NHRC Advises Enforcement, Implementation of Anti-Corruption Act, NAO Recommendations

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By Assan Bah

The National Human Rights Commission (NHRC) has advised the Government of the Gambia to enforce the Anti-Corruption Act 2023 and to implement the National Audit Office’s (NAO) report on public funds mismanagement and misappropriation.

The Rights Commission said despite suffering a setback at the consideration stage at the National Assembly in September last year, the Anti-Corruption Bill 2023 was eventually passed by Members in December 2023.

As stated in the report, the Gambia ratified the AU Convention on the prevention and combating of corruption on April 30, 2009, and endorsed the United Nations Convention Against Corruption on July 8, 2015. The Commission reminded the government of its responsibility to establish mechanisms, procedures, and legal frameworks to combat corruption.

While putting corruption on the international agenda, these instruments have placed obligations on States parties to put in place systems, processes, and laws to vigorously fight corruption. The UN’s guiding principles on business and human rights also oblige States to ensure businesses comply with human rights standards and laws, including respect for and protection of human rights.

The Commission further reported that Transparency International’s 2022 Corruption Perception Index ranked The Gambia 110th out of 180 countries, which suggests a high prevalence of corruption in the country, while the 2023 edition ranked The Gambia 98th out of 180 countries.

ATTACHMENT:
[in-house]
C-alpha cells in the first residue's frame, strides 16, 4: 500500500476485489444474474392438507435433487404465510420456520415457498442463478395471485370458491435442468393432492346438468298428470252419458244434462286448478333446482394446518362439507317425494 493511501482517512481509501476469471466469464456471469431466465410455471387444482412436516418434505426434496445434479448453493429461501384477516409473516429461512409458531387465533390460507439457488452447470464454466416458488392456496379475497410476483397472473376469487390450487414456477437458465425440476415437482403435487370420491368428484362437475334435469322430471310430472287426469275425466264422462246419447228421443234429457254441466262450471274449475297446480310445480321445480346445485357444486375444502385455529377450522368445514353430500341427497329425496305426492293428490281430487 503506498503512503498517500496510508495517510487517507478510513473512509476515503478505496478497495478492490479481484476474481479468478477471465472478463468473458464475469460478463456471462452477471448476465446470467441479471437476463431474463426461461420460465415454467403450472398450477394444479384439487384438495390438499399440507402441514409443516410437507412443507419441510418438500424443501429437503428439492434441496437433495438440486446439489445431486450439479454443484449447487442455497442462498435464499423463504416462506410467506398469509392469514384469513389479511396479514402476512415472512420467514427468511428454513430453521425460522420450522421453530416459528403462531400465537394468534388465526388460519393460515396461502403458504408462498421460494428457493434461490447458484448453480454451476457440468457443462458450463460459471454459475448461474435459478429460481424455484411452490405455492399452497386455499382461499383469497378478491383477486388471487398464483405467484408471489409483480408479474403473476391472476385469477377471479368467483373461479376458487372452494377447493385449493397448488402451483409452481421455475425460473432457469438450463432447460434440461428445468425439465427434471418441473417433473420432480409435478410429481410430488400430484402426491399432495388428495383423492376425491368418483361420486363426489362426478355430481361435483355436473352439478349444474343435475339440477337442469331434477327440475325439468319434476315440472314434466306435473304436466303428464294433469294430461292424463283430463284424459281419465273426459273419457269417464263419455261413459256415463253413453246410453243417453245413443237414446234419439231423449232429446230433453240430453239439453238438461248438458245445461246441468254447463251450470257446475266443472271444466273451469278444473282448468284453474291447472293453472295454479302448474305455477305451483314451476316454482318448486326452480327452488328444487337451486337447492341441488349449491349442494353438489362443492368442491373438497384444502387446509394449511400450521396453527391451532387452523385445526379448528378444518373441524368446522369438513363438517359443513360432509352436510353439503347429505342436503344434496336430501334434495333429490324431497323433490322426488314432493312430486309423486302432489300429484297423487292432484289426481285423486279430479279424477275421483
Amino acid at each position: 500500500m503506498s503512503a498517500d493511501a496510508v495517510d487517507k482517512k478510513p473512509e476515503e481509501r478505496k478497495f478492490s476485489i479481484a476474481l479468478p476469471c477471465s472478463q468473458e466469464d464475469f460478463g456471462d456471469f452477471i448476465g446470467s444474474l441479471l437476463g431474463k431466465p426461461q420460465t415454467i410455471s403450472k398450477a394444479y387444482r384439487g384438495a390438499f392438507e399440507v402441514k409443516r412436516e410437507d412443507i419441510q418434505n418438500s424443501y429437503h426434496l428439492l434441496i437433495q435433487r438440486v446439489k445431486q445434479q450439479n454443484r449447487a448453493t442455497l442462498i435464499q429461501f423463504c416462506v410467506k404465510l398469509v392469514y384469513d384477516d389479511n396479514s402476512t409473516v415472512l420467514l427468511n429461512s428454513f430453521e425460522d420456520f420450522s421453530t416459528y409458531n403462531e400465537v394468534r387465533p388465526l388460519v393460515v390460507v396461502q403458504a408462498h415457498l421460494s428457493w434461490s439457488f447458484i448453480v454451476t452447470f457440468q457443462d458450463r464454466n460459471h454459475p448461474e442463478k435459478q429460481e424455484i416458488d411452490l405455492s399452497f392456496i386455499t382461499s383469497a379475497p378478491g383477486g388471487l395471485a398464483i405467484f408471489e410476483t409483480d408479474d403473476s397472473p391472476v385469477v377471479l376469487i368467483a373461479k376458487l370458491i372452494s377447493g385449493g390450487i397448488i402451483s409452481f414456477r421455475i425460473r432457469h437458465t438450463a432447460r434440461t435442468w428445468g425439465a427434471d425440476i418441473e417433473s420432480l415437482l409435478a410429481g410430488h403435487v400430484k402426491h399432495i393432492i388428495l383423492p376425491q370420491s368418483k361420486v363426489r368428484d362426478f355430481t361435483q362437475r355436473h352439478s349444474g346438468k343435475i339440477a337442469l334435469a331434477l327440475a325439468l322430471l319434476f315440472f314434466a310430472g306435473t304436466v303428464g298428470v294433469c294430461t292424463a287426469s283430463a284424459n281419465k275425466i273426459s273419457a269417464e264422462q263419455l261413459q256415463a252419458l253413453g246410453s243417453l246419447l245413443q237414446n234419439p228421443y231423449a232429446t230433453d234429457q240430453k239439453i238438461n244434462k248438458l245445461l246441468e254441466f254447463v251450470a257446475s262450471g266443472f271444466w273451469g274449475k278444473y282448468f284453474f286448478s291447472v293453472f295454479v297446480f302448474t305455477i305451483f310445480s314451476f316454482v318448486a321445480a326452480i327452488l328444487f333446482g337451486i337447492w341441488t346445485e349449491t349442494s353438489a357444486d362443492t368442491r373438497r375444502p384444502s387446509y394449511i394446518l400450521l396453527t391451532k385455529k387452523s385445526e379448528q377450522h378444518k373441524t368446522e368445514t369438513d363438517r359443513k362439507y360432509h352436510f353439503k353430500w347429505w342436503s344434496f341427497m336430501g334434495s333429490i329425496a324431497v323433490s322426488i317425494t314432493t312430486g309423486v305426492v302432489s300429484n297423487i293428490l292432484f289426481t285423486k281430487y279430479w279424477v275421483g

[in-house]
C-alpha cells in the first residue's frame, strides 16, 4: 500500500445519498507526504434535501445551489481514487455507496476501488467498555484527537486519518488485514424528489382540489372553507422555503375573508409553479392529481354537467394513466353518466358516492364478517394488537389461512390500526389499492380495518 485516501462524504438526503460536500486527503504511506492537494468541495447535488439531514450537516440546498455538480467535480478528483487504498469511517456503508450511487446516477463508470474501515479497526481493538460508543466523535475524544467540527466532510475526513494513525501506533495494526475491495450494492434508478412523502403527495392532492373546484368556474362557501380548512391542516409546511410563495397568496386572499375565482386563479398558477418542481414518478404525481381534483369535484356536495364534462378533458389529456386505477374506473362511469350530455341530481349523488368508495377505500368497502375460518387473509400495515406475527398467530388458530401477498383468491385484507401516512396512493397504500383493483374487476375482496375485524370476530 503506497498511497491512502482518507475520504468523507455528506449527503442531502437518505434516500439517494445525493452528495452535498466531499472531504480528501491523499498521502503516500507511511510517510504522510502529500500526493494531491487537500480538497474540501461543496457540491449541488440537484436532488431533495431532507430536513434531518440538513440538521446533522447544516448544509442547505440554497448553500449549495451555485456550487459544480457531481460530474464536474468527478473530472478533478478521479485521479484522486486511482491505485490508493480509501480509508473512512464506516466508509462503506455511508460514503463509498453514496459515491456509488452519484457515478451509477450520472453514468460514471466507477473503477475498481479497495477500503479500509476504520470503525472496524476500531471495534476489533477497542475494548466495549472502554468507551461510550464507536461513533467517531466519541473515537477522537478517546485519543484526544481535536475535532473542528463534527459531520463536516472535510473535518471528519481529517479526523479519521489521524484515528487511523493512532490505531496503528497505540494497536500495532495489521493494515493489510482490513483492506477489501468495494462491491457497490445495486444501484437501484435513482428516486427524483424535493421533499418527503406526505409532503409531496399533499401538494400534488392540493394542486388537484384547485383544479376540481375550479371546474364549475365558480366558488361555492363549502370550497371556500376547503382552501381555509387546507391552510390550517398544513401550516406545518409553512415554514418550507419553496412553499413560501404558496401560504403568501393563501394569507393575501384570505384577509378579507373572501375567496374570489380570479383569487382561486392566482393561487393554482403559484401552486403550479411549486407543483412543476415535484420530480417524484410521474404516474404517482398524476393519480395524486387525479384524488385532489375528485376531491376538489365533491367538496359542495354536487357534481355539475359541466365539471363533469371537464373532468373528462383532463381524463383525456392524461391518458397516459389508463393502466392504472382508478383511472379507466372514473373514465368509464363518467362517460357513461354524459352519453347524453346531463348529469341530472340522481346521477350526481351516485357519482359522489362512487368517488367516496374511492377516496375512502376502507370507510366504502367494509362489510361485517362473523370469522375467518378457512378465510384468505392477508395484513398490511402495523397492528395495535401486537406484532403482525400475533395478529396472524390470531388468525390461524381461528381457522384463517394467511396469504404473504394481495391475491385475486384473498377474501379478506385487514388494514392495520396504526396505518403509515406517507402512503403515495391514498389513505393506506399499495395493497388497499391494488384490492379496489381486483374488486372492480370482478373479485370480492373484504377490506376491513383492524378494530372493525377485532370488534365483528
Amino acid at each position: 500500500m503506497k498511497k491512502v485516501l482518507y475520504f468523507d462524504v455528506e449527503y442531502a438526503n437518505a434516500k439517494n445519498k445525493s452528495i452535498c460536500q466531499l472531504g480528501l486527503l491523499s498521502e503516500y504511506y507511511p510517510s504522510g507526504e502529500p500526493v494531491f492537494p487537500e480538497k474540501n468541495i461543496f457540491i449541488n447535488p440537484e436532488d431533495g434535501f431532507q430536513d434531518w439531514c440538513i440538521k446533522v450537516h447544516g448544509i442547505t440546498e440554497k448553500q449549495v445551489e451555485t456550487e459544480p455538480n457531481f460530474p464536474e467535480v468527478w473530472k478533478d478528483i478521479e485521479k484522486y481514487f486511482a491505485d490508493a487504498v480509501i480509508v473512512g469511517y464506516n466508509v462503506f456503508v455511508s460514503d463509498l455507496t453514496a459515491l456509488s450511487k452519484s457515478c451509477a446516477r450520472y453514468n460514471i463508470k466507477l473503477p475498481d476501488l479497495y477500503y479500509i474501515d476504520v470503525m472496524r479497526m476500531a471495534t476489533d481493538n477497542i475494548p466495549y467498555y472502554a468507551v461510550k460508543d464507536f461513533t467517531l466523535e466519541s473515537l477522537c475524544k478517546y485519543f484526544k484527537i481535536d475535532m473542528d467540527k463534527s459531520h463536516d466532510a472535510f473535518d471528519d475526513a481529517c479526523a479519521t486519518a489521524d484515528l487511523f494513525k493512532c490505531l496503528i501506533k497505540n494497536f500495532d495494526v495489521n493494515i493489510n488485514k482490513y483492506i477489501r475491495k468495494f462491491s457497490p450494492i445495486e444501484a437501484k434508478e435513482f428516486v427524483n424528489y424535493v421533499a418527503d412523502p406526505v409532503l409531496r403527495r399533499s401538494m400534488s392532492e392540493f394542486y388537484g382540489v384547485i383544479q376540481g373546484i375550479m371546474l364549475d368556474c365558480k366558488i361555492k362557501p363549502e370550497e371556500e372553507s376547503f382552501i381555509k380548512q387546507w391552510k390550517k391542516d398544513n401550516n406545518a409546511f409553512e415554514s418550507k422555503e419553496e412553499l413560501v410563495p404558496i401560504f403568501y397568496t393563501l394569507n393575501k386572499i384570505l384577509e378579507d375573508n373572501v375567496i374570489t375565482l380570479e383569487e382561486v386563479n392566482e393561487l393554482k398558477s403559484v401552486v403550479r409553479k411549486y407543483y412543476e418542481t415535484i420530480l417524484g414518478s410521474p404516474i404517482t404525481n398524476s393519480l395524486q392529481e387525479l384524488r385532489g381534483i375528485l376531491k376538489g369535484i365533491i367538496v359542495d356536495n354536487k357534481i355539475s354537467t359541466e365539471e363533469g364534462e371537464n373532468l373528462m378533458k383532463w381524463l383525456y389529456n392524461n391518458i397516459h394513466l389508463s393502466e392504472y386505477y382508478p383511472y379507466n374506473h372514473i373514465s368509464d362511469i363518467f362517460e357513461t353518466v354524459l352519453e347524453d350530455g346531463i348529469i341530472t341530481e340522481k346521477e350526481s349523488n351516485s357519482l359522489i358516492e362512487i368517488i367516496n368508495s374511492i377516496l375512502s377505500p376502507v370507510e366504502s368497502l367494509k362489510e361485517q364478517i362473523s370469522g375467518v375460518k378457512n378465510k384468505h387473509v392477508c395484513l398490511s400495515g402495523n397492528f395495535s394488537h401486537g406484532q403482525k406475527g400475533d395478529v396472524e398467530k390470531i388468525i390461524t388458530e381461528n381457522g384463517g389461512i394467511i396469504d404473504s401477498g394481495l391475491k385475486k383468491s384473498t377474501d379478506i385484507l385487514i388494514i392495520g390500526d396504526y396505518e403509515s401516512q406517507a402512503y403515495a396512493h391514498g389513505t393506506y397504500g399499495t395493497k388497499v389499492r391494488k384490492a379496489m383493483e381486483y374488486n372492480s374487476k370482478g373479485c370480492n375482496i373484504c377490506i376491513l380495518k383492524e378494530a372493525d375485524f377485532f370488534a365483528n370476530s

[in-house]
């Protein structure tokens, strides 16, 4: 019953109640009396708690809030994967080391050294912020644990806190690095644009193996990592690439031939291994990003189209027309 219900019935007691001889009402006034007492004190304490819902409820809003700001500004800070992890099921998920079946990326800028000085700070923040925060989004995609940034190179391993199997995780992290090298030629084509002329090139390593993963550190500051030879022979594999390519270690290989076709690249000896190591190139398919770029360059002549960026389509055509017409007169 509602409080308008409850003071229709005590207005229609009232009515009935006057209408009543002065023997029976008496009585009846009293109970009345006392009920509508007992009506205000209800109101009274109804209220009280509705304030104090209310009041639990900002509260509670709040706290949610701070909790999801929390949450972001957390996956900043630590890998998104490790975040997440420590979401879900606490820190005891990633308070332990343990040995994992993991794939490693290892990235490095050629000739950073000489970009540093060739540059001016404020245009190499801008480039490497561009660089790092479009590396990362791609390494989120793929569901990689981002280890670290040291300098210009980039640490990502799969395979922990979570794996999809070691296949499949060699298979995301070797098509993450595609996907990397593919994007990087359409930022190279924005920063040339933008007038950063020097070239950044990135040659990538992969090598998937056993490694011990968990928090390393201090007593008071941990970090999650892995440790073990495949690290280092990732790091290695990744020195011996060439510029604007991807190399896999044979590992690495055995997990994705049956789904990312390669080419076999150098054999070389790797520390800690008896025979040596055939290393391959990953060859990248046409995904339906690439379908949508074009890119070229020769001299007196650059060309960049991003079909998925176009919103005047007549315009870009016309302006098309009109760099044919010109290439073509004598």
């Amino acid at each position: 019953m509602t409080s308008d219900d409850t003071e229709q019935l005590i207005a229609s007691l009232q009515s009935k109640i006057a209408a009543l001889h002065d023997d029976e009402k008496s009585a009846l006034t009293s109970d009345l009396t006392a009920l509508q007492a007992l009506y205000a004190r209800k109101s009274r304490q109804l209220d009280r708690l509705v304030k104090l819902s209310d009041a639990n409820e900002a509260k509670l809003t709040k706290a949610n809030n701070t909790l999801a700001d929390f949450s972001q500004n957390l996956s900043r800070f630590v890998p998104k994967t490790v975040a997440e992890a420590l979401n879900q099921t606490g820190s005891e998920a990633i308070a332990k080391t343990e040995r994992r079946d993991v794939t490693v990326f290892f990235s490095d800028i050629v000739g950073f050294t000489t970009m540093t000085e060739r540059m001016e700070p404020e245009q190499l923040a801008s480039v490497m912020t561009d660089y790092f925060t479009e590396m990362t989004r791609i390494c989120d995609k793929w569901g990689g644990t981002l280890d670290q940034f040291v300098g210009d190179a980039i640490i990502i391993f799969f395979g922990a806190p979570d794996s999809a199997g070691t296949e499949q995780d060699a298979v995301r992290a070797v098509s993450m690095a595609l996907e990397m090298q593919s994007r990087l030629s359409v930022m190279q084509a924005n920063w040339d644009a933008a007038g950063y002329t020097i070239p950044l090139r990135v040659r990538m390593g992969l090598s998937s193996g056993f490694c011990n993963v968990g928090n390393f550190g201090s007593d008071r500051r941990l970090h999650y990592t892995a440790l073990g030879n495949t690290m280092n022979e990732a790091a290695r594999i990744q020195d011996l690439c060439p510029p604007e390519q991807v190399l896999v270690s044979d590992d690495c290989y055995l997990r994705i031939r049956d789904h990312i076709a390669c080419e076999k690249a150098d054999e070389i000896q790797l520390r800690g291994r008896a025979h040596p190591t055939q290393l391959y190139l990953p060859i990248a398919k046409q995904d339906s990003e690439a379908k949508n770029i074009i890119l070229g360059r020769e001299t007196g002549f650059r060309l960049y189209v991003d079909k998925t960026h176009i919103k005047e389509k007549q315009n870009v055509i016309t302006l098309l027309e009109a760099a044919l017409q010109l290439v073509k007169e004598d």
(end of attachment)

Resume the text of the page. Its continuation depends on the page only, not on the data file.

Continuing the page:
In an assessment conducted in The Gambia on Governance and Corruption Vulnerabilities, the International Monetary Fund highlighted corruption as one of the vulnerabilities of The Gambia Government.

“The Committee on Economic, Social and Cultural Rights (CESCR) has observed that corruption constitutes one of the major obstacles to the effective promotion and protection of human rights, particularly in the activities of businesses,” the NHRC reported. 

It further states that corruption undermines “a state’s ability to mobilise resources for the delivery of services essential for the realization of economic, social and cultural rights leading to discriminatory access to public services in favour of those who can influence authorities, including by offering bribes or resorting to political pressure.

“In addition to the ECSR acknowledgment of corruption negatively affecting the enjoyment of rights leading to or constituting a violation of human rights”, the NHRC indicated that ‘it is difficult to find a human right that could not be violated by corruption, which erodes the fundamental values of human dignity, equality and freedom for all, especially disadvantaged groups and persons’.

The Commission, however, acknowledged the government’s efforts during the year under review, in addressing corruption, and in promoting justice and accountability within the public sector.

“The Ministry of Justice in October 2023 filed indictments against senior Government officials and an officer of a Civil Society Organisation in connection to the mismanagement of the 2018 Global Funds grant that was provided to the Ministry of Health. The charges include official corruption, economic crimes, theft, forgery, and conspiracy connected to the use of the global health fund grants allocated to the Ministry of Health,” the report states.

The Rights Commission recommended the State to take all the necessary steps to enforce and implement the Anti-Corruption Act 2023, including the expeditious establishment of the Anti-Corruption Commission;

It challenges the government to take the necessary steps to raise awareness about corruption and the existence of the Act to prevent and punish practices; and “implement the recommendations of the audit reports of the National Audit Office regarding mismanagement and misappropriation of public funds.”

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